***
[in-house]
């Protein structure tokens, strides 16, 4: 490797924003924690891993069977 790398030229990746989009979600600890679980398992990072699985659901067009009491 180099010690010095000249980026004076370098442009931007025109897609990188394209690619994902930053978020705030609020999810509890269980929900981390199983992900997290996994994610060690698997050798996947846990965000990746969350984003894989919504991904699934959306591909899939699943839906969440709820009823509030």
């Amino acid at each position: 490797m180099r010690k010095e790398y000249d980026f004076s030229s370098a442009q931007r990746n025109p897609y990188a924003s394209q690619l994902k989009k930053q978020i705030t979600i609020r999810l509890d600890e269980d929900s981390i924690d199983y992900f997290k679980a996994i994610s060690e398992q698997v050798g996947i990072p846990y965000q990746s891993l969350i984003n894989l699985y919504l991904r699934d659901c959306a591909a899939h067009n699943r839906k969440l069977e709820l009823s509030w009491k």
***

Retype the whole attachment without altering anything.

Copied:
[in-house]
């Protein structure tokens, strides 16, 4: 490797924003924690891993069977 790398030229990746989009979600600890679980398992990072699985659901067009009491 180099010690010095000249980026004076370098442009931007025109897609990188394209690619994902930053978020705030609020999810509890269980929900981390199983992900997290996994994610060690698997050798996947846990965000990746969350984003894989919504991904699934959306591909899939699943839906969440709820009823509030």
């Amino acid at each position: 490797m180099r010690k010095e790398y000249d980026f004076s030229s370098a442009q931007r990746n025109p897609y990188a924003s394209q690619l994902k989009k930053q978020i705030t979600i609020r999810l509890d600890e269980d929900s981390i924690d199983y992900f997290k679980a996994i994610s060690e398992q698997v050798g996947i990072p846990y965000q990746s891993l969350i984003n894989l699985y919504l991904r699934d659901c959306a591909a899939h067009n699943r839906k969440l069977e709820l009823s509030w009491k």